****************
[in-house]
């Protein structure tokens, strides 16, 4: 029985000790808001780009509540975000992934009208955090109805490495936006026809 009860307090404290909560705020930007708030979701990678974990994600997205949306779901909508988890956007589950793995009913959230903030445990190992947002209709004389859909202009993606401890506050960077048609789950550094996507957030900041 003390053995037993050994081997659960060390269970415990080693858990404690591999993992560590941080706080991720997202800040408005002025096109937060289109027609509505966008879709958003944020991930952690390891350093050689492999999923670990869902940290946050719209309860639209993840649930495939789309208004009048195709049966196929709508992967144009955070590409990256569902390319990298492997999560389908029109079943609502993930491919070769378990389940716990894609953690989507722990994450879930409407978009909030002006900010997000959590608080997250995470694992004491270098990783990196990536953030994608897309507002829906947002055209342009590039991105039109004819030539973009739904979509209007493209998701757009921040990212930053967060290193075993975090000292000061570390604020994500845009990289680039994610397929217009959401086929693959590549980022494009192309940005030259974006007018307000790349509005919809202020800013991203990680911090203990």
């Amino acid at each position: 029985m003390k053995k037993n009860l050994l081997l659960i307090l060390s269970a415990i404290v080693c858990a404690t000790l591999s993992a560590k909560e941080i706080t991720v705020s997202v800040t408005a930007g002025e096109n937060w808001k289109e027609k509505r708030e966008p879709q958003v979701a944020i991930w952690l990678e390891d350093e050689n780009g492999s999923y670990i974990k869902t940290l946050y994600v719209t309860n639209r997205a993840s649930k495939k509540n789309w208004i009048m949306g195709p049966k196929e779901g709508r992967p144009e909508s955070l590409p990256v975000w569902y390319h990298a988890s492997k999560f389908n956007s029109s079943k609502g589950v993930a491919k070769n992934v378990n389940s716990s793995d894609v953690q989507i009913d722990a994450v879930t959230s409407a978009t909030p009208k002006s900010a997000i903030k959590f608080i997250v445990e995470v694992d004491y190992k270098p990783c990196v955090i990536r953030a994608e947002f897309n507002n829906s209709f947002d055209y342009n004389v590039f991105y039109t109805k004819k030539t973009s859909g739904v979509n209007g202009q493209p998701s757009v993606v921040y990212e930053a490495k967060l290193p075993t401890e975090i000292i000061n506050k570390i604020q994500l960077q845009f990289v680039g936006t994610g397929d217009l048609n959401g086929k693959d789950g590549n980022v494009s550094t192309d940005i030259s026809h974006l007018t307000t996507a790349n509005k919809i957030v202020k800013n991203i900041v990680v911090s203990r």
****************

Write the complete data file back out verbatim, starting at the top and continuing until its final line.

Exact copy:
[in-house]
């Protein structure tokens, strides 16, 4: 029985000790808001780009509540975000992934009208955090109805490495936006026809 009860307090404290909560705020930007708030979701990678974990994600997205949306779901909508988890956007589950793995009913959230903030445990190992947002209709004389859909202009993606401890506050960077048609789950550094996507957030900041 003390053995037993050994081997659960060390269970415990080693858990404690591999993992560590941080706080991720997202800040408005002025096109937060289109027609509505966008879709958003944020991930952690390891350093050689492999999923670990869902940290946050719209309860639209993840649930495939789309208004009048195709049966196929709508992967144009955070590409990256569902390319990298492997999560389908029109079943609502993930491919070769378990389940716990894609953690989507722990994450879930409407978009909030002006900010997000959590608080997250995470694992004491270098990783990196990536953030994608897309507002829906947002055209342009590039991105039109004819030539973009739904979509209007493209998701757009921040990212930053967060290193075993975090000292000061570390604020994500845009990289680039994610397929217009959401086929693959590549980022494009192309940005030259974006007018307000790349509005919809202020800013991203990680911090203990």
């Amino acid at each position: 029985m003390k053995k037993n009860l050994l081997l659960i307090l060390s269970a415990i404290v080693c858990a404690t000790l591999s993992a560590k909560e941080i706080t991720v705020s997202v800040t408005a930007g002025e096109n937060w808001k289109e027609k509505r708030e966008p879709q958003v979701a944020i991930w952690l990678e390891d350093e050689n780009g492999s999923y670990i974990k869902t940290l946050y994600v719209t309860n639209r997205a993840s649930k495939k509540n789309w208004i009048m949306g195709p049966k196929e779901g709508r992967p144009e909508s955070l590409p990256v975000w569902y390319h990298a988890s492997k999560f389908n956007s029109s079943k609502g589950v993930a491919k070769n992934v378990n389940s716990s793995d894609v953690q989507i009913d722990a994450v879930t959230s409407a978009t909030p009208k002006s900010a997000i903030k959590f608080i997250v445990e995470v694992d004491y190992k270098p990783c990196v955090i990536r953030a994608e947002f897309n507002n829906s209709f947002d055209y342009n004389v590039f991105y039109t109805k004819k030539t973009s859909g739904v979509n209007g202009q493209p998701s757009v993606v921040y990212e930053a490495k967060l290193p075993t401890e975090i000292i000061n506050k570390i604020q994500l960077q845009f990289v680039g936006t994610g397929d217009l048609n959401g086929k693959d789950g590549n980022v494009s550094t192309d940005i030259s026809h974006l007018t307000t996507a790349n509005k919809i957030v202020k800013n991203i900041v990680v911090s203990r």